|Publication number||US6678688 B1|
|Application number||US 09/697,556|
|Publication date||Jan 13, 2004|
|Filing date||Oct 26, 2000|
|Priority date||Oct 26, 2000|
|Also published as||DE60105632D1, DE60105632T2, EP1332467A1, EP1332467B1, WO2002035462A1|
|Publication number||09697556, 697556, US 6678688 B1, US 6678688B1, US-B1-6678688, US6678688 B1, US6678688B1|
|Original Assignee||Telefonaktiebolaget Lm Ericsson (Publ)|
|Export Citation||BiBTeX, EndNote, RefMan|
|Patent Citations (23), Non-Patent Citations (4), Referenced by (11), Classifications (12), Legal Events (4)|
|External Links: USPTO, USPTO Assignment, Espacenet|
The present invention relates to the generation of fonts, and more particularly, to the use of composite fonts to minimizing the font storage area for an apparatus using a plurality of different fonts.
With the increasing number of electronic devices that are usable with a wide variety of applications and within a number of markets and countries wherein different languages are used, the amount of storage for numerous types of fonts has become increasingly problematic. Fonts may comprise one of a number of different types. Vector based and synthesized fonts (for example TrueType) may be used for larger characters and do not require a significant amount of storage space for containing the fonts. However, vector based and synthesized fonts do not work very well for smaller characters having a small number of pixels. Instead, bitmap fonts are used for smaller characters wherein each character is handmade at the pixel level. Unfortunately, bitmap fonts require a large amount of storage area, especially in the case of Chinese and Japanese character sets, and even a greater amount of storage area when a variety of styles are required for the different characters such as various point sizes, bolded versus non-bolded characters and italicized versus non-italicized characters.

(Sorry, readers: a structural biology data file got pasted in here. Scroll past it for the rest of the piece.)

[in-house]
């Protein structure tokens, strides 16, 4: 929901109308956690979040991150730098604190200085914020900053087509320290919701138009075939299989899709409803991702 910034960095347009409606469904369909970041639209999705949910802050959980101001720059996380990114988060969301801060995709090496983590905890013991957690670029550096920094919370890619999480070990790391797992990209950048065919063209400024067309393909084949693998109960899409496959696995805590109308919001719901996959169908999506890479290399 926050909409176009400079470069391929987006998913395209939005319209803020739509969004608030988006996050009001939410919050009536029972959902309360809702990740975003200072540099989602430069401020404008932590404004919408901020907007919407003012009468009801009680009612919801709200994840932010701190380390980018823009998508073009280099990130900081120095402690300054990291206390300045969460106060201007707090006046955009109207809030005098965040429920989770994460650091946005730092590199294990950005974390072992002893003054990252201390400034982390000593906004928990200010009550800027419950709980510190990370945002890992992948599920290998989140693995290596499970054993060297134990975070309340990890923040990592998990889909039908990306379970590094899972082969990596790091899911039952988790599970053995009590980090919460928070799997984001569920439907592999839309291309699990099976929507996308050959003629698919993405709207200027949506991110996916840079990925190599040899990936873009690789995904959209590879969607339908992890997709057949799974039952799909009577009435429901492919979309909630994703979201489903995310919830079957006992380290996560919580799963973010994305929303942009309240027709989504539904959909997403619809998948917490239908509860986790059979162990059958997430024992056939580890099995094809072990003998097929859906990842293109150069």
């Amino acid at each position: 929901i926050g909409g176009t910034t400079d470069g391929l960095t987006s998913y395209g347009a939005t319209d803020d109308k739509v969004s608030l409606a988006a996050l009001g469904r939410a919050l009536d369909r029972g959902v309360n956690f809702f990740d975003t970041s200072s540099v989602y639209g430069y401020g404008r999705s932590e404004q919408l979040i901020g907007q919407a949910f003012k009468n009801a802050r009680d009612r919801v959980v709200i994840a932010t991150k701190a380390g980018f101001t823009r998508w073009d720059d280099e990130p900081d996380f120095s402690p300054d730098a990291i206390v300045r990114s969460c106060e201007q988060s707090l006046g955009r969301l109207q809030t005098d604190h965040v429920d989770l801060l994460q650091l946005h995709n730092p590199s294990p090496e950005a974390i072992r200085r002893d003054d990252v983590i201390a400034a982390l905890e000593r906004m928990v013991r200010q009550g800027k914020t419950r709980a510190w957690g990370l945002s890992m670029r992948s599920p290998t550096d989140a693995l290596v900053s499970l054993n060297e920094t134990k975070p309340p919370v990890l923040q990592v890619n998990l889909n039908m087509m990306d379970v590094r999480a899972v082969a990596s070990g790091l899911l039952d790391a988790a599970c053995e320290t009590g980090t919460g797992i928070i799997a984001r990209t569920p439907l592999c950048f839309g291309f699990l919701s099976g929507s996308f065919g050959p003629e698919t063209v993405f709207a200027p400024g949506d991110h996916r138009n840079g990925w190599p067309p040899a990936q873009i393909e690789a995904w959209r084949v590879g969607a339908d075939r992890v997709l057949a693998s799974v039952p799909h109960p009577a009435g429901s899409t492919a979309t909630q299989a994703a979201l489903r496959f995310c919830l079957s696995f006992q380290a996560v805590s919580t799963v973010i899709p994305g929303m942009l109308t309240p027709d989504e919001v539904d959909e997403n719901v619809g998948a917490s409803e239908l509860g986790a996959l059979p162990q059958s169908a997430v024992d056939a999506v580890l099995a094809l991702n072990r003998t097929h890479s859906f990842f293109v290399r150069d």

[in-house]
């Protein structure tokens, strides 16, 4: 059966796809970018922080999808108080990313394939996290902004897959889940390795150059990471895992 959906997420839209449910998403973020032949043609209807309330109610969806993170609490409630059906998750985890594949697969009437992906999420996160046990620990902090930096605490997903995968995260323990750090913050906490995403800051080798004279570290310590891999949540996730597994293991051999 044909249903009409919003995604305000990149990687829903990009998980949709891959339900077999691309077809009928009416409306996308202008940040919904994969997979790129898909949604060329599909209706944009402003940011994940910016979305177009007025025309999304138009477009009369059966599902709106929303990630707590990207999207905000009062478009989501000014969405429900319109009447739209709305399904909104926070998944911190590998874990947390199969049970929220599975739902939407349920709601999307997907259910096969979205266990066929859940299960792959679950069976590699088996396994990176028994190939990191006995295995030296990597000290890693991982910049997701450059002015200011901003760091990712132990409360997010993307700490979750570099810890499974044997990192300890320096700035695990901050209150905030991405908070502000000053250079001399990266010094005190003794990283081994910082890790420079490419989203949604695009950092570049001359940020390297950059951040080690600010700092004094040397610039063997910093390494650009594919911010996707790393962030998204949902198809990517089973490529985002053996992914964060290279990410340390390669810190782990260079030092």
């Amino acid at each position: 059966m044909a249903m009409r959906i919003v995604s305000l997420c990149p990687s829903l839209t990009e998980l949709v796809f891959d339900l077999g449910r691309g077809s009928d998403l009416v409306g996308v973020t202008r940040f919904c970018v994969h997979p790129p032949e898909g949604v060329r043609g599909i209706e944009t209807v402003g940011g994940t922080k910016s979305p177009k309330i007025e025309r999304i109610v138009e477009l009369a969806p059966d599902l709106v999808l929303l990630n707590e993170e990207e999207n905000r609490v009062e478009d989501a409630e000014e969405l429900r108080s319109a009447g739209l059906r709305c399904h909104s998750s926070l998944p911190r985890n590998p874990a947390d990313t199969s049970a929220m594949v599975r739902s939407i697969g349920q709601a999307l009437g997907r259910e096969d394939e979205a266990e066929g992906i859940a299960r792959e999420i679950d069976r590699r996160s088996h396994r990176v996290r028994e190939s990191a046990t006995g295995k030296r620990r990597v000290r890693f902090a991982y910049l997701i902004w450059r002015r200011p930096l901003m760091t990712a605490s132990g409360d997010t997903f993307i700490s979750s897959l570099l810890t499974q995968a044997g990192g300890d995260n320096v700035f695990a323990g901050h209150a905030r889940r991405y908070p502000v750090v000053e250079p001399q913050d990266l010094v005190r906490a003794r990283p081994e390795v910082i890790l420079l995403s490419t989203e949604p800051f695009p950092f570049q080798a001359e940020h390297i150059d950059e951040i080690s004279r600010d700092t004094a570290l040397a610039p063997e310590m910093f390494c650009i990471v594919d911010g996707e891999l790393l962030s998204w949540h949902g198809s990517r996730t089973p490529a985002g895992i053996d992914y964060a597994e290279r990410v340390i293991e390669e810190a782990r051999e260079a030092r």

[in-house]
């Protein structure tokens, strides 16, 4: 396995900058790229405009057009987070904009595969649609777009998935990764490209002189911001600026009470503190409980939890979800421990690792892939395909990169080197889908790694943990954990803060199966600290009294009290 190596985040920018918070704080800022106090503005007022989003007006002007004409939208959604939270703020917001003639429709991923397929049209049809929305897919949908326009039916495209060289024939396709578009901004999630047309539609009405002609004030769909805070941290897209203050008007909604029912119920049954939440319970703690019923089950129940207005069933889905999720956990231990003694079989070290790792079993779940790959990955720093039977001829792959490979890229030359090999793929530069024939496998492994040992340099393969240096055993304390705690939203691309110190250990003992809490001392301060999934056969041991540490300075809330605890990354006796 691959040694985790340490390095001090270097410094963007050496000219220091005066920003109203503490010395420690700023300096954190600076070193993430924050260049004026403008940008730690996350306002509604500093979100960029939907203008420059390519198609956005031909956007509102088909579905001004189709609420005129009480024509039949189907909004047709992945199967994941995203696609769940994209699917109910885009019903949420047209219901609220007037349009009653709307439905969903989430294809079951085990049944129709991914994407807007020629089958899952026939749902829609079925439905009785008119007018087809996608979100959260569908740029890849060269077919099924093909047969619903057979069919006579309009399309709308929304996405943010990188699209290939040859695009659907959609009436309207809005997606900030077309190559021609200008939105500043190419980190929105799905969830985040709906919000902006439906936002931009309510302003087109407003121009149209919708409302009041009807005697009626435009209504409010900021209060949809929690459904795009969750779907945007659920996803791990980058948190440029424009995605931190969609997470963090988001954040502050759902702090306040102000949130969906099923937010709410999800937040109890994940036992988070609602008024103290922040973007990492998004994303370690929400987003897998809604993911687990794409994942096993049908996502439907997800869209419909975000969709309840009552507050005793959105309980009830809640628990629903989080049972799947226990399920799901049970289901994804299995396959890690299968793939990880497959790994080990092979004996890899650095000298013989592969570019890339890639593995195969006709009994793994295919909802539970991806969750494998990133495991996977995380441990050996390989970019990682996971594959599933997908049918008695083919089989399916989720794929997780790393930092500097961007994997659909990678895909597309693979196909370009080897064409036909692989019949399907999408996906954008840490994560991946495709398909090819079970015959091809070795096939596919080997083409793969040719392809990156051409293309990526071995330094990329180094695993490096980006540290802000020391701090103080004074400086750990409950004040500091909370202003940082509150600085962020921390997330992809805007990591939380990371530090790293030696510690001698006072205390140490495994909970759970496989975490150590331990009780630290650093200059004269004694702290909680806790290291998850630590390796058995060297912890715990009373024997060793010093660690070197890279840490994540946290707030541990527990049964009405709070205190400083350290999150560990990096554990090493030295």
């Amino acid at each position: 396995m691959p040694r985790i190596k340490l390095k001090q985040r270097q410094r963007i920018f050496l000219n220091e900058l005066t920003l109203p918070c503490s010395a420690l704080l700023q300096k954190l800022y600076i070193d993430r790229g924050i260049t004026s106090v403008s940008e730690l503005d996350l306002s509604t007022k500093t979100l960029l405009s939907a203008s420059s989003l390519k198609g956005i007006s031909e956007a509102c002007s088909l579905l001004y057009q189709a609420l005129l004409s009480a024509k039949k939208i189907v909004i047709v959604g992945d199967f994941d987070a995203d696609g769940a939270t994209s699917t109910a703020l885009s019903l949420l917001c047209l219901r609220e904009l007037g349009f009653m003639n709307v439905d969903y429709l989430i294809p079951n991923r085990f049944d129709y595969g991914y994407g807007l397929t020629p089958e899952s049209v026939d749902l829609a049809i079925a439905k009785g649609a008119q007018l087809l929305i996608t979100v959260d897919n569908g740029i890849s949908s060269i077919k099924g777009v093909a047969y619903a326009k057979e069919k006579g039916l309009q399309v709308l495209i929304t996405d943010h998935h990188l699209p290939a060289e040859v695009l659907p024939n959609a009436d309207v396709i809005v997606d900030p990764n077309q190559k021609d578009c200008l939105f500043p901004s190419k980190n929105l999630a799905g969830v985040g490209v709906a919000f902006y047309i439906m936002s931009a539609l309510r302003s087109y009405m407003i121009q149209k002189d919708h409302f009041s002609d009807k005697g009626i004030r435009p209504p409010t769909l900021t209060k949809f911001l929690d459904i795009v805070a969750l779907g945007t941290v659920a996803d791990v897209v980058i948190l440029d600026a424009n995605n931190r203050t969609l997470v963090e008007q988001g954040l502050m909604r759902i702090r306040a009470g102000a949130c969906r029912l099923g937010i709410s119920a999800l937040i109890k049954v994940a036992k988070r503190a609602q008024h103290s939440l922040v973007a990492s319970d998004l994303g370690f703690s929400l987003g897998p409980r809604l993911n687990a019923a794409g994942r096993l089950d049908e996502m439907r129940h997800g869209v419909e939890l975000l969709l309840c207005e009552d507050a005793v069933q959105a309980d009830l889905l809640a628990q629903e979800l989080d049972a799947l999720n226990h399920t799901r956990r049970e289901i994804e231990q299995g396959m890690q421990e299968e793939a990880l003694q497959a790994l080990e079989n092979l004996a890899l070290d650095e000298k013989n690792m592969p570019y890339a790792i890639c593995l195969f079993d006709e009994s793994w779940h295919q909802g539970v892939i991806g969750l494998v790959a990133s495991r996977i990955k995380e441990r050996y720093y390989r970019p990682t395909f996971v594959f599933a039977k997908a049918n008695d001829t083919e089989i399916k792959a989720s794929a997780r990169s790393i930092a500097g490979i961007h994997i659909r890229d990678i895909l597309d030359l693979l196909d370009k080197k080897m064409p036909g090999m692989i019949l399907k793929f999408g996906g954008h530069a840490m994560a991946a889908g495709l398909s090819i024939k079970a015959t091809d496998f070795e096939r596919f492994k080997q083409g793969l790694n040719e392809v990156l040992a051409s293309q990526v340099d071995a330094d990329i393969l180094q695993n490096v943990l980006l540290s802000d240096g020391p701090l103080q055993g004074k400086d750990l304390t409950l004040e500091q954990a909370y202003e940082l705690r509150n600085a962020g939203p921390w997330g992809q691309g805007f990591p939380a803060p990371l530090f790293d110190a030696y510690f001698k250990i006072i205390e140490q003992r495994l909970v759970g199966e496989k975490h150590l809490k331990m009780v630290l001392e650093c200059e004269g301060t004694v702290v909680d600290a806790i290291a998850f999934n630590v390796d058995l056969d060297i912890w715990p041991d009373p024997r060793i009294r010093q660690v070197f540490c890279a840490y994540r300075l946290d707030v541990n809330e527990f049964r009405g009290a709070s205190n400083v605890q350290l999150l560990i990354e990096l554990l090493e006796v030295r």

The main problem arising from the use of bitmap fonts comes from the storage requirements which are necessary to store information on a large number of fonts. For example, several hundred kilobytes may be required for just one font. Thus, if each character requires five different point sizes, three different types of bolding and three different types of italics for each character, the storage space necessary for the font can easily take up five to ten megabytes. Since many types of portable electronic equipment may only contain a few megabytes (for example, four megabytes) of flash memory for storage, this type of storage requirement is unacceptable. The only presently known solution is to limit the number of styles in order to save resources, however, this sacrifices the look and appearance of the characters upon a display. Thus, present solutions to this problem must either limit the look of characters provided by display or increase the application complexity in order to make the best use of the available fonts.